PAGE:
Last week’s article on what it means to negotiate with the Tehreek-e-Taliban Pakistan (TTP) has evoked a mixed response. There are those who agree with me and others who don’t. The critics ask for alternatives — i.e., if military operations have not dented the TTP and if the state mustn’t talk to them, then we are in an impossible situation. What’s the solution?
This is a legitimate concern, but missed the entire point of my article and, more generally, tends to misunderstand the situation we face.
First, my article simply applied the fundamentals of negotiation theory to the situation, trying to lay down what it means to negotiate and how, given evidence, talks with the TTP might unfold. Reading a text is a practised exercise that must bear in mind the parameters of an argument. It’s not about wild swings of imagination.
A practised reader will not look into an article for what is not there or has been left out because it was or is not relevant to the framework. This does not mean that what has been left out is insignificant. For example, the question of how to solve this problem is not insignificant but was not immediately relevant to what it would mean to negotiate with the TTP. Of course, that question will pose itself as a next step, as it has. So here goes.
Let’s begin with a presupposition about talks. The not-so-hidden assumption here is that talks will fare better than the use of force. Going by the argument that the state has never tried talking to the TTP, this is, at best, untested. In other words, we do not know if talking will be a better option. We can only say that talking might be better which, as should be evident, immediately makes the proposition iffy.
A counterargument can be that even if this proposition is iffy, it offers a possibility which must be tested since the other option, the use of force, has already been tested and found wanting. Fair point, but there are two problems.
One, talking has been tested. There have been a number of deals, starting with the Shakai peace deal in South Waziristan in 2004 with Nek Mohammad. All the deals, except two — with the killed Mullah Nazir, and the still-alive Hafiz Gul Bahadur — were broken by the so-called Taliban.
Two, it is incorrect to aver that the use of force has done nothing to thwart the TTP. Imagine a scenario where no operations were conducted in the tribal agencies and there was no deployment of the army and FC in the area. Imagine also that the state had left the area at the mercy of the Taliban and al Qaeda elements and their affiliates. Does anyone think the agencies would be idyllic and everyone would have lived happily ever after?
Perhaps, but such a person would be in serious need of brain treatment. There’s nothing the TTP wants more than for the state to withdraw forces from the agencies. The why of this should be obvious: that’s the only way for the TTP to gain full control of the area. Not only would this be a terrible blow to the whole idea of the state’s writ, by abdicating its responsibility for controlling its own territory, the state would send out a signal to external powers that would also be disastrous for its external security.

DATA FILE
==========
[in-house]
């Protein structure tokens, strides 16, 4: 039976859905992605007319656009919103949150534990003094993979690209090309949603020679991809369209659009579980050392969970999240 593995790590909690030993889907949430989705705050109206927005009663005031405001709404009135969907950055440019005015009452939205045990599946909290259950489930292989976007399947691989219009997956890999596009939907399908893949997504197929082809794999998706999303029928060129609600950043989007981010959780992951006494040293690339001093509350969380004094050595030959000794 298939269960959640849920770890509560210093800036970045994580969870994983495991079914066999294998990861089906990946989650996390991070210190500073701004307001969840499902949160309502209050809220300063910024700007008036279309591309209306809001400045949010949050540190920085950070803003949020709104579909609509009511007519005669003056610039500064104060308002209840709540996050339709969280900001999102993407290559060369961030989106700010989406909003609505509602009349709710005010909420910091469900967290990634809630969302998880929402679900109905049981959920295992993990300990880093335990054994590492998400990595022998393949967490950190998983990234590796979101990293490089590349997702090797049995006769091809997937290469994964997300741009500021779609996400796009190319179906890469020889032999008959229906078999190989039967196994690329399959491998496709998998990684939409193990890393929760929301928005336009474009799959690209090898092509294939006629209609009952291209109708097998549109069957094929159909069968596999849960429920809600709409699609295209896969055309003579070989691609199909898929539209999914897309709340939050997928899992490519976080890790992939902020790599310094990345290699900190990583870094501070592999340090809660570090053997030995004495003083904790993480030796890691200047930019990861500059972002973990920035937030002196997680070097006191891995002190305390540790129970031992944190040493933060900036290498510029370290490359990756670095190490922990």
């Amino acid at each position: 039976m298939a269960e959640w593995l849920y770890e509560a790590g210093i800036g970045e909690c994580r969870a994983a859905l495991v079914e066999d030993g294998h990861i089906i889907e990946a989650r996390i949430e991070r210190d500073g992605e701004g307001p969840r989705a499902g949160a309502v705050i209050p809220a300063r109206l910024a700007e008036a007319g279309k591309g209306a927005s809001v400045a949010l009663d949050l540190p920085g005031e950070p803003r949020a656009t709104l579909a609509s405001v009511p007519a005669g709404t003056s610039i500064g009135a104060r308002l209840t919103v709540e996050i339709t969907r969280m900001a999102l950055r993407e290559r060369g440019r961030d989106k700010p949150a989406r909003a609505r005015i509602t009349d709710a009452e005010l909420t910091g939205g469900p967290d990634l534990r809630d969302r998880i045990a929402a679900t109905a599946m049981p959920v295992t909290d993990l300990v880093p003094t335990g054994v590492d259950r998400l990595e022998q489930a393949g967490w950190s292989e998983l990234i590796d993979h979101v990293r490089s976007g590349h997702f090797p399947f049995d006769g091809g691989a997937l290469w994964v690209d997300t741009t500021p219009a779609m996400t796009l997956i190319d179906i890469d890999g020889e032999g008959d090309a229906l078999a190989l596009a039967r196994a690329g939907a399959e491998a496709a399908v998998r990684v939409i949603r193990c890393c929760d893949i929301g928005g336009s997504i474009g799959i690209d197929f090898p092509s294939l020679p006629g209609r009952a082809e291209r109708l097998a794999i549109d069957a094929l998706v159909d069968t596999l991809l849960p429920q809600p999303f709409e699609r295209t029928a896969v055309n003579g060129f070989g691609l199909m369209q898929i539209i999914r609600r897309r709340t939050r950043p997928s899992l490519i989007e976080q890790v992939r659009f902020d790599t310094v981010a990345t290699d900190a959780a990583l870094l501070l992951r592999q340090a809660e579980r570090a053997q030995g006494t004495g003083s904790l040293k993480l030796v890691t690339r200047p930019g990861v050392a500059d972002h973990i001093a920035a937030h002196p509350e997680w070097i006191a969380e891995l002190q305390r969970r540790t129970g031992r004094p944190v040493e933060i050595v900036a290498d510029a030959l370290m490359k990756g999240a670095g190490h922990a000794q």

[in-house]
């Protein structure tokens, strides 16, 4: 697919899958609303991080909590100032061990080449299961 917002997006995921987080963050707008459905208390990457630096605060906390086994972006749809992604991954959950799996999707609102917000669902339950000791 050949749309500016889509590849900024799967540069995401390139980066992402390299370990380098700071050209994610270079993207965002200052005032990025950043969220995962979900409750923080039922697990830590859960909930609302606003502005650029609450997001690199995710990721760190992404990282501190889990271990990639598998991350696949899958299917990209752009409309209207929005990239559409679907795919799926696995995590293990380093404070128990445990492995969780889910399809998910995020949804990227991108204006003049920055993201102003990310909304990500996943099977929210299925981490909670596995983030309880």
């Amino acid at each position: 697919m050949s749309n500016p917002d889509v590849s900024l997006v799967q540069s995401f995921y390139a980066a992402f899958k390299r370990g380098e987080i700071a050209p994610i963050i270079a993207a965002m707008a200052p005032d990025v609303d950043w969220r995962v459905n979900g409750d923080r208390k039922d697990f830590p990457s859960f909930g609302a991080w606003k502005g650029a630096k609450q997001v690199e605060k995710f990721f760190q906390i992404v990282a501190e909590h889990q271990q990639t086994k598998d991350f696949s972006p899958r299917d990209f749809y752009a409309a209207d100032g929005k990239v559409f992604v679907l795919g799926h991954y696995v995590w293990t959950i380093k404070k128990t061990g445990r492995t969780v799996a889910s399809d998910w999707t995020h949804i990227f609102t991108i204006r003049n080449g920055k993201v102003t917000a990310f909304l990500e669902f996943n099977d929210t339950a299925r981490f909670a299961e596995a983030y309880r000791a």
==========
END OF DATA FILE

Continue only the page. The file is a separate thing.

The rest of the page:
Let me also here dispel a major misconception, generally promoted by uninformed media reporting. The Pakistani state has not deployed troops to the area for the first time. The present XI Corps was raised in 1975. Before that, Peshawar used to have one division (7 Division) which, since the British times, was part of the Northern Command based in Rawalpindi. The Northern Command HQ, after Independence, became the General Headquarters (GHQ) of the Pakistan Army. Until the raising of XI Corps, 7 Div was responsible for the defence of the area right up to the Afghan border in the tribal agencies of Bajaur, Mohmand, Khyber, Parachinar and North and South Waziristan, just like during the British period. When the corps was raised, another division (9 Div), based in Kohat, was added. This division’s elements were given responsibility for the southern tribal agencies and Frontier Regions (FRs).
During the Soviet invasion, the corps’ fighting elements were maintaining and manning Forward Defended Localities along the border. The fighting formations regularly trained and exercised in the tribal agencies. The Pakistan Air Force had also beefed up its presence and flew regular sorties in Fata. To say that the tribal Eden has suddenly been sullied by the presence of the Pakistan Army is, therefore, bollocks.
However, a concern remains. When these terrorist groups are squeezed in their havens, they strike in the cities. Countering urban terrorism is the other prong of Pakistan’s counterterrorism strategy, which has only been partially successful and is the area where the actual war will be fought, requiring a discriminate, nimble hand, not a sledgehammer. The fear factor in Pakistan, as also the fatigue, is because of population dislocations and terrorist acts in the urban centres of the country.
The solution is not talks — at this stage — that won’t walk but to strengthen the state’s capacity against urban terrorism. Talks will come, as they always do. That is precisely the reason for use of force or the threat of its use: to force the enemy into talking. But the lesson remains unchanged. Talks must be conducted from a position of strength.
Finally, those expecting a neat solution must despair their belief. Irregular wars and the combination of external and internal threats do not vanish easily or quickly. They take years to gestate and many more years to put down. The choice, therefore, is not between fighting and talking as two mutually exclusive binaries. They are intertwined. But the timing must be right. And the fight itself needs to be understood correctly in all its dimensions — urban terrorism being the most important to deal at this point.
About the author: Ejaz Haider is Editor, National Security Affairs at Capital TV and a visiting fellow at SDPI